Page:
2,000 citizen informants trained in central suburbs | mumbai | Hindustan Times
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2,000 citizen informants trained in central suburbs

mumbai Updated: Feb 15, 2012 01:12 IST
Mohamed Thaver

On January 22, Sanjay Yadav, a physically challenged businessman from Kurla, foiled 52-year-old robber Umesh Agarwal’s bid to steal his gold chain after offering him a biscuit laced with sedatives while they were travelling on a state transport bus in Pune.

Yadav, who knew about such ploys, pretended to eat the biscuit, but kept it in his pocket instead. When Agarwal tried to rob the chain assuming he was unconscious, Yadav overpowered him and handed him over to the Nehru Nagar police.

Similarly, a 61-year-old woman helped the Malad police arrest two persons who were duping senior citizens of jewellery, on September 16 last year. The woman, Kokila Shah, who had heard about the modus operandi, alerted the police when the duo asked her to hand over her jewellery so that they could protect her from miscreants. The police arrested the duo who had duped another senior citizen the same day.

To bolster the number of such alert citizens who can help keep a check on crime in the city, the Mumbai police has started building a team of citizen informants to act as their eyes and ears on the ground, and who will inform them if they see anything suspicious happening in their area.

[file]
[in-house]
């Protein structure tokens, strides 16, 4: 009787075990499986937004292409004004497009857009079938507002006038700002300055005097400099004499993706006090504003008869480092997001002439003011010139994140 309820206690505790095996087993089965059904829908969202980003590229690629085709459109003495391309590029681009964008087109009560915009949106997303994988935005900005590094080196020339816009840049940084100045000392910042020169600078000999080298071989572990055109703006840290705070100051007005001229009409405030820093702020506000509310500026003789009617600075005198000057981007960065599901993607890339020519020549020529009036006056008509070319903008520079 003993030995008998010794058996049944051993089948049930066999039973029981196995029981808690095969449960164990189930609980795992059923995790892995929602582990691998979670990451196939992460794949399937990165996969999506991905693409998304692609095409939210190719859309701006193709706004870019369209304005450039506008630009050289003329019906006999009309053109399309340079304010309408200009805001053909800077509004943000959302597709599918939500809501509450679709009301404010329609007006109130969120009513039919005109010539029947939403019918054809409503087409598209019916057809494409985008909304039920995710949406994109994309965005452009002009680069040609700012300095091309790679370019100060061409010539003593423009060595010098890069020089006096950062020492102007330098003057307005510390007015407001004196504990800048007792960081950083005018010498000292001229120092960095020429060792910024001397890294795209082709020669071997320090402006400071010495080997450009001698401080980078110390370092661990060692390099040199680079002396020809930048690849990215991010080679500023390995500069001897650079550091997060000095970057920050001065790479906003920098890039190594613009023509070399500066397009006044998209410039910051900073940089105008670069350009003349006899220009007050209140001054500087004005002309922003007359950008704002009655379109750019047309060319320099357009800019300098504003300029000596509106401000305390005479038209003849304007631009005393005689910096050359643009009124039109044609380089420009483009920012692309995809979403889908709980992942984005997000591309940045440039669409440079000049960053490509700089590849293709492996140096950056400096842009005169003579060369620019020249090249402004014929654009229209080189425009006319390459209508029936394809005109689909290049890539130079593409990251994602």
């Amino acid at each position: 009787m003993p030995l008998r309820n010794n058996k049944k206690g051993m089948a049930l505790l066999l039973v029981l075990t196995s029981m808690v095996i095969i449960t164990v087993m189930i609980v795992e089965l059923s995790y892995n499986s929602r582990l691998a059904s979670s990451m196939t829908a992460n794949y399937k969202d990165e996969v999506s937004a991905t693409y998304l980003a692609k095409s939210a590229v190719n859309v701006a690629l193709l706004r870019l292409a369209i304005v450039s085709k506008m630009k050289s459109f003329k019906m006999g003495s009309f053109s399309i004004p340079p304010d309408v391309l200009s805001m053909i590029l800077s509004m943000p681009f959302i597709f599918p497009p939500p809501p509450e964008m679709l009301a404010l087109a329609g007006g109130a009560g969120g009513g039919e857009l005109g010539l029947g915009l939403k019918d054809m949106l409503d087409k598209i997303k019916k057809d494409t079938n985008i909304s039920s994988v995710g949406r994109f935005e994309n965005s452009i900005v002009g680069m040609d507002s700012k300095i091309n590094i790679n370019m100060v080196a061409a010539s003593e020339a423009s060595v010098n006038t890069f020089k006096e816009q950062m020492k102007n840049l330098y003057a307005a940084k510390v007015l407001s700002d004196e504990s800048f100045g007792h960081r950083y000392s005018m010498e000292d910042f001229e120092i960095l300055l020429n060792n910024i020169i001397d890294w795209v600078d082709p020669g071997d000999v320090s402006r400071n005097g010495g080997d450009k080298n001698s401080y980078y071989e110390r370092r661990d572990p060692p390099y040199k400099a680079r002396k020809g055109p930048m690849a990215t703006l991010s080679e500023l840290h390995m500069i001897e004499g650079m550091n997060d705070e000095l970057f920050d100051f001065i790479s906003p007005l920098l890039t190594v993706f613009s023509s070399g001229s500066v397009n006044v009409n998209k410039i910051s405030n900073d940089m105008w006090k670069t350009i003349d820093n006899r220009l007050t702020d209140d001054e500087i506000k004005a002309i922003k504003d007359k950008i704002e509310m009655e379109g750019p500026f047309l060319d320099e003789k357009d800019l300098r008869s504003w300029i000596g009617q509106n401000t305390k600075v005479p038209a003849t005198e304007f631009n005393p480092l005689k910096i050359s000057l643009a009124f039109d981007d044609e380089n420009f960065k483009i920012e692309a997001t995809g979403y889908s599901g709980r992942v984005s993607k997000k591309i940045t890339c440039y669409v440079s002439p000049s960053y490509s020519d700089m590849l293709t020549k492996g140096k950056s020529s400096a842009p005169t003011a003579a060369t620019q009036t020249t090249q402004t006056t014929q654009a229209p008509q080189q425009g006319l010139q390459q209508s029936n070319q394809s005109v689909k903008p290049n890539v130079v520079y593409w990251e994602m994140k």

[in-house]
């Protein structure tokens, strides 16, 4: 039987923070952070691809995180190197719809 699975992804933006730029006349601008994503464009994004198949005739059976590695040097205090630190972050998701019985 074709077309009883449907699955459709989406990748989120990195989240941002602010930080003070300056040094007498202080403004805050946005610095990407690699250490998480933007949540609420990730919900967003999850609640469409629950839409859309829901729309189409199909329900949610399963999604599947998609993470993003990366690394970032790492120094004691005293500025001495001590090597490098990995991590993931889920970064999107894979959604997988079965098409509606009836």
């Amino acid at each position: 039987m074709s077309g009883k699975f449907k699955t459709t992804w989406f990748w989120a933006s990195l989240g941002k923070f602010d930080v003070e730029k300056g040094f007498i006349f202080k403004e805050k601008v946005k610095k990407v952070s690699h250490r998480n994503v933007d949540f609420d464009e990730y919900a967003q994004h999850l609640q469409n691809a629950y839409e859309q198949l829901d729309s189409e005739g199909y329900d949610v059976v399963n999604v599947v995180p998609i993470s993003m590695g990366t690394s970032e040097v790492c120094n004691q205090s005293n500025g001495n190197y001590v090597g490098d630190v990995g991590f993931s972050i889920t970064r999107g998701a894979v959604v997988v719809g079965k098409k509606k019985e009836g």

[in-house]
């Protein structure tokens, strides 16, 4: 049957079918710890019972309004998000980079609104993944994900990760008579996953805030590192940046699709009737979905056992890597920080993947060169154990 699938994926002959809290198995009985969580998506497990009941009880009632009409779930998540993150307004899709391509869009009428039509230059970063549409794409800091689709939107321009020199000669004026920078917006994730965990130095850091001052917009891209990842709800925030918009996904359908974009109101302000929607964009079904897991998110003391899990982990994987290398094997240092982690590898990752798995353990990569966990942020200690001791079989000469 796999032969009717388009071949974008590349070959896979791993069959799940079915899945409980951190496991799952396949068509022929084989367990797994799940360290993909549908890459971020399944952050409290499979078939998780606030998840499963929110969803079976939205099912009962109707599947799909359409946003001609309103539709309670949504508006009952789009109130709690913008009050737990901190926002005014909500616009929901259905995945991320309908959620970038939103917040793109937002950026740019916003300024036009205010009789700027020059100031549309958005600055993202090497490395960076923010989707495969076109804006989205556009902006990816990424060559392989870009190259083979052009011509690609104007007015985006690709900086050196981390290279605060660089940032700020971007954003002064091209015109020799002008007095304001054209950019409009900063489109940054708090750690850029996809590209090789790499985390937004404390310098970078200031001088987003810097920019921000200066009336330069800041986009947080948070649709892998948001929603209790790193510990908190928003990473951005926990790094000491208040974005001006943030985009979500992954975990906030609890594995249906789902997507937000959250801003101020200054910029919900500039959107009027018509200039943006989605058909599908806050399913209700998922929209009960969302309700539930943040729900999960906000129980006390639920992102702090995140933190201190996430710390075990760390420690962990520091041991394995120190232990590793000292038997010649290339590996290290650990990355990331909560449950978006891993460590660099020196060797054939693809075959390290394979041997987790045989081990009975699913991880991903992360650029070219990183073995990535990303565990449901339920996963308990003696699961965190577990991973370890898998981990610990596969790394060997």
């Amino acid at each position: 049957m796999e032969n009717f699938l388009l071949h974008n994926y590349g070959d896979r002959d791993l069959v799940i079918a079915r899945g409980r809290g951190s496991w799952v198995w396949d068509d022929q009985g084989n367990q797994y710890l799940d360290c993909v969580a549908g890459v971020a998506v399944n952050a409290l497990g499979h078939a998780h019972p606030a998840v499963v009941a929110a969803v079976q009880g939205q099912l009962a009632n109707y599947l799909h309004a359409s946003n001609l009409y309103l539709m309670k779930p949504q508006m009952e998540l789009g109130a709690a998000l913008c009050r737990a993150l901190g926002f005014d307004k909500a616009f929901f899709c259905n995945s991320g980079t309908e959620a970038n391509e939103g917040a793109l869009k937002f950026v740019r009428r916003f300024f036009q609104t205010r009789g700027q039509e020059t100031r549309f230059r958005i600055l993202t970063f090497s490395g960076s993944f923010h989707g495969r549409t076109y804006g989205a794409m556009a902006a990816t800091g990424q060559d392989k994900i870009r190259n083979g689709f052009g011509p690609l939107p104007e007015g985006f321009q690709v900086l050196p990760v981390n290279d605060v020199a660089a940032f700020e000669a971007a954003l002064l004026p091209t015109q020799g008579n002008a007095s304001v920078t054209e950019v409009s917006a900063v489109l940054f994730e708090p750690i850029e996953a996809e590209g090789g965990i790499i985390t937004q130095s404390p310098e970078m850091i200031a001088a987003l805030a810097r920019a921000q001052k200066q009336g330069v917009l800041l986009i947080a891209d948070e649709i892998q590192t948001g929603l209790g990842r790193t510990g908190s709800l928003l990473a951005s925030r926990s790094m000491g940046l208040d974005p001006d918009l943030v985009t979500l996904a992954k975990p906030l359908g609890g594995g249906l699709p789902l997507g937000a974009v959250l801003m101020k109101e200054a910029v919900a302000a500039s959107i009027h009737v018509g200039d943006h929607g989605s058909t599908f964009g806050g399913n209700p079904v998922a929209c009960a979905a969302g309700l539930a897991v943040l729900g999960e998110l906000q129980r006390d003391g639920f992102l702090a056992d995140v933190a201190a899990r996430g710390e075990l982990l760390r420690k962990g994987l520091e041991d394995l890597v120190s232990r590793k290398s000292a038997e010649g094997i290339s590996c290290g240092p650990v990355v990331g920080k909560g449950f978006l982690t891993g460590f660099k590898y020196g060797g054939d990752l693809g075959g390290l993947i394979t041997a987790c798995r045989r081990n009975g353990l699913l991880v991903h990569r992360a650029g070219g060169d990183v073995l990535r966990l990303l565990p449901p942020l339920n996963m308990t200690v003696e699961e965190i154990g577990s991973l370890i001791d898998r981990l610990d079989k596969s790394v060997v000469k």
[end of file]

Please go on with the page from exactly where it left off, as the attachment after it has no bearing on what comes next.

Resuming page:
Called the ‘Eyes and Ears’ initiative, it was launched in the central suburbs on February 6. It is the brainchild of police commissioner Arup Patnaik, who decided to involve citizens after last year’s July 13 triple blasts, to ensure crowded pockets that have been vulnerable to attacks are no longer an easy target.

The police first earmarked congested areas and then approached shopkeepers and residents who are present there for better part of the day. Those willing to help were sensitised about things that they should watch out with the help of informative videos and talks.

The police selected 100 people for each station, which means that 2,000 citizen informants will now help with patrolling in the central suburbs. They will keep an eye on new people entering the locality, unidentified vehicles parked in the area and on any suspicious conversation they overhear. The initiative will be replicated in other regions of the city, bringing the number such informants to 10,000.

DCP (zone 5) Dhananjay Kulkarni, who is part of the initiative, said, “The common man is usually happy to help the police. Also, when people are a part of an initiative, they feel more responsible and alert. The response has been tremendous.”

However, another officer cautioned: “It has been seen several times that persons who are included in police initiatives start telling others that have clout in the police and try to extort money. This needs to be curbed.”